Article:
Spiritual well-being and associated factors in Dutch patients with advanced cancer

Annelieke Damen, N.J. Raijmakers, Janneke Van Roij, Anja Visser, Marieke Van den Beuken-Everdingen, Evelien Kuip, Hanneke W. M. Van Laarhoven, Lobke Van Leeuwen-Snoeks, Annemieke Van der Padt-Pruijsten, Tineke Smilde, Carlo J. W. Leget, George Fitchett

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Context: Palliative care aims to support patients’ spiritual needs with the intention of promoting their spiritual well-being (SWB), an important dimension of quality of life. SWB is one of the less-studied dimensions of QoL, particularly in a secular country such as the Netherlands. Objectives: In this study we aimed to get a better understanding of SWB in Dutch patients with advanced cancer. We therefore examined its prominence and associated factors. Methods: We used the baseline data of a cohort study on experienced quality of care and quality of life (eQuiPe study), which included 1,103 patients with advanced cancer. In addition to sociodemographic and religious/spiritual characteristics, study measures comprised the SWB subscales Meaning, Peace, and Faith of the revised FACIT-Sp-12, spiritual problems and needs (PNPCsv), quality of life (EORTC-QLQ-C30) and satisfaction with healthcare professionals’ interpersonal skills (INPATSAT-32). Results: On average, patients experienced quite a bit of Meaning (8.9, SD 2.3), a little bit to somewhat Peace (6.8, SD 2.7), and very low levels of Faith (2.9, SD 3.7). Two-thirds (71%) of patients reported one or more spiritual problems, for which the majority (54%) wanted to receive attention. In the final multivariable models, only a few factors were associated with SWB, such as greater spiritual needs with lower levels of Meaning and Peace. Conclusion: Dutch patients with advanced cancer experience medium to low levels of Meaning, Peace, and Faith. More attention for their SWB is warranted.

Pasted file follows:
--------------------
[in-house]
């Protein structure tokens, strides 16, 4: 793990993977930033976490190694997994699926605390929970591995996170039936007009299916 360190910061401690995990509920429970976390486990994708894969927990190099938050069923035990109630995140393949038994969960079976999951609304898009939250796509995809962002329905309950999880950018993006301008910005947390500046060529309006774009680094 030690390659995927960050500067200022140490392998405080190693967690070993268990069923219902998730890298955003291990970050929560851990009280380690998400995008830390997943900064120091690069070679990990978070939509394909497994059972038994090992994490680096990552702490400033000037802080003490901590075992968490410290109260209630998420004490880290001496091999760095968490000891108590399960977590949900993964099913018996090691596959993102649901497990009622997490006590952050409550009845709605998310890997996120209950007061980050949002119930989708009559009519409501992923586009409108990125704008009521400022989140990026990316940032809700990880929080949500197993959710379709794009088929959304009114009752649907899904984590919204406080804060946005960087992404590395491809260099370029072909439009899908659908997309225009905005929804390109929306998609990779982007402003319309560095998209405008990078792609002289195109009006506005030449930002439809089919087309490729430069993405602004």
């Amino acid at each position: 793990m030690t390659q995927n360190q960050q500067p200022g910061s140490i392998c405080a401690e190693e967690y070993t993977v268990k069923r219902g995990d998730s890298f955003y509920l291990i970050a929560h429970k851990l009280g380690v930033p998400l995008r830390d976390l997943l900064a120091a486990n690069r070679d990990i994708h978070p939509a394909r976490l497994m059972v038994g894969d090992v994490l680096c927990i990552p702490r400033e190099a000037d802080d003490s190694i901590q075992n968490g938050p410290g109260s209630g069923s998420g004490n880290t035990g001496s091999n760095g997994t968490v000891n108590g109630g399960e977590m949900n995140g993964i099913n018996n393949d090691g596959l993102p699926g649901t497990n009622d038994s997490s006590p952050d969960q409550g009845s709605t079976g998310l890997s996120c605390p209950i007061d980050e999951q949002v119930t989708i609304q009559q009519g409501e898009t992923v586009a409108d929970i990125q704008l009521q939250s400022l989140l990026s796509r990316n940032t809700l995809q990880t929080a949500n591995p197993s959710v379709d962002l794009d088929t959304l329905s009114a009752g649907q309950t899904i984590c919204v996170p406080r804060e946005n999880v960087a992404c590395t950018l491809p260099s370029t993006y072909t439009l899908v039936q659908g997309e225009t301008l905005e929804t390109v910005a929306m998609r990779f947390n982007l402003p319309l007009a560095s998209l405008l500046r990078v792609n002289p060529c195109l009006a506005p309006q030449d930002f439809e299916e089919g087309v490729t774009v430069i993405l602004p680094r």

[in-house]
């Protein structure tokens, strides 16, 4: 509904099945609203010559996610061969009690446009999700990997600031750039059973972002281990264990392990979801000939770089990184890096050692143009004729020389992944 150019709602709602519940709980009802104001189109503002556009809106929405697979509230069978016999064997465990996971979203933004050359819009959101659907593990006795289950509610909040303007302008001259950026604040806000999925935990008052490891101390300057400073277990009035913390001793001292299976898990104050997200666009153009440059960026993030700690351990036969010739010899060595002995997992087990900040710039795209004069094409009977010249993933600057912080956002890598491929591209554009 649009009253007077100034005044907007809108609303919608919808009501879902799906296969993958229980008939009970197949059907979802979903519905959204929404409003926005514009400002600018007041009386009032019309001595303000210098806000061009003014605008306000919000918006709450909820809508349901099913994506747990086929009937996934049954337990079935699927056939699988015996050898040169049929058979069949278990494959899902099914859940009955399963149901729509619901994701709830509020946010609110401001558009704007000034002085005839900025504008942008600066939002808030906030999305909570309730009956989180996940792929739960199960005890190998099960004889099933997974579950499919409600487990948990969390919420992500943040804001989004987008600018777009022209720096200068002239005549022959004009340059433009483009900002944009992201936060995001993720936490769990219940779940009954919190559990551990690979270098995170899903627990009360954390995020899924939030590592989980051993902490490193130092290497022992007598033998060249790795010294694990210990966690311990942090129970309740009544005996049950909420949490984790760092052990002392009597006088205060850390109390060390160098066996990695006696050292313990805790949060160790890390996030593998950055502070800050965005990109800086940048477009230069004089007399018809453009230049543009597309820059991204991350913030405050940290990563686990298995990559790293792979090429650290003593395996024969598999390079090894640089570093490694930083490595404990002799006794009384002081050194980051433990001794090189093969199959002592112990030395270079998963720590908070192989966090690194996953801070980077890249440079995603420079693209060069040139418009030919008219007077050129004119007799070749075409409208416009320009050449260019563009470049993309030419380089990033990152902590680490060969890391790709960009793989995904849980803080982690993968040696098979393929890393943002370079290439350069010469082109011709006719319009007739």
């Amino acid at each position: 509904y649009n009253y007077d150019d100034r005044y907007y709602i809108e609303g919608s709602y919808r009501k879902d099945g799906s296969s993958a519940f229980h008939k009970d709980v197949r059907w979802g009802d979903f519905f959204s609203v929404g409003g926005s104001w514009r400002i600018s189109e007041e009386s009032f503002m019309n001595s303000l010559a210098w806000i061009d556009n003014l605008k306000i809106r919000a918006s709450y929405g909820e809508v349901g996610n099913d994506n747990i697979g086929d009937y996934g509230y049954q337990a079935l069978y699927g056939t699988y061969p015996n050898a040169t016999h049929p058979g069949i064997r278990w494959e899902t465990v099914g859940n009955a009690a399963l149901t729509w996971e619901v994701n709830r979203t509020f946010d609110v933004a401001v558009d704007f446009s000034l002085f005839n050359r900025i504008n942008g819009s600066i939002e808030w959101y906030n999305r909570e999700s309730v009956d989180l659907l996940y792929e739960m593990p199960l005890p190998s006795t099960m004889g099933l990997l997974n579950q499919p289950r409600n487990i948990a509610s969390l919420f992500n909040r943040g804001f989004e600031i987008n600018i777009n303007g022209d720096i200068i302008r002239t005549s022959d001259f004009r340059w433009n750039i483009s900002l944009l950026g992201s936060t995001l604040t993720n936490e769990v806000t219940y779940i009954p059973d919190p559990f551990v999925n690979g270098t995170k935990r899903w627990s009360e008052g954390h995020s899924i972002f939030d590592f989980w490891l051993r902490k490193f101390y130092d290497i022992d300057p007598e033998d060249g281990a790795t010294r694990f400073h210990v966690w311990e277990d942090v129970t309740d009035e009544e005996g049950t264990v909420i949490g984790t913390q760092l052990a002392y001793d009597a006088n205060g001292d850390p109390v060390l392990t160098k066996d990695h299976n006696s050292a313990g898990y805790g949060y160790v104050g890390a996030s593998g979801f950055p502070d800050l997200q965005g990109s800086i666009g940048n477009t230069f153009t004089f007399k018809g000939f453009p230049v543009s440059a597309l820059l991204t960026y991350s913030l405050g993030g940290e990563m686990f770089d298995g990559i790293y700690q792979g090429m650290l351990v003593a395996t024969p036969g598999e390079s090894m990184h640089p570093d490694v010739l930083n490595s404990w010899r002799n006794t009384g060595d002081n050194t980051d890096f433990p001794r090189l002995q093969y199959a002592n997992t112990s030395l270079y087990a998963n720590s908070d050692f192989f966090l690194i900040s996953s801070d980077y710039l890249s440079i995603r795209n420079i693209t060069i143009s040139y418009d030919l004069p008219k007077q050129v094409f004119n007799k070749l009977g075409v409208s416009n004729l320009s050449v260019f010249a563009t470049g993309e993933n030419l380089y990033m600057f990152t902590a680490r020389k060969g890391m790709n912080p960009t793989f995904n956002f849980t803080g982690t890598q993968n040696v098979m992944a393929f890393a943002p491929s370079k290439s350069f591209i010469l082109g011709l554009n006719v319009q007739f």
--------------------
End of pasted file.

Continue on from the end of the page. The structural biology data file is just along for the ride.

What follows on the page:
Original languageEnglish
JournalJournal of Pain and Symptom Management
Publication statusPublished - 2021


  • Spiritual well-being
  • cancer
  • palliative care
  • quality of life
  • religion
  • spirituality

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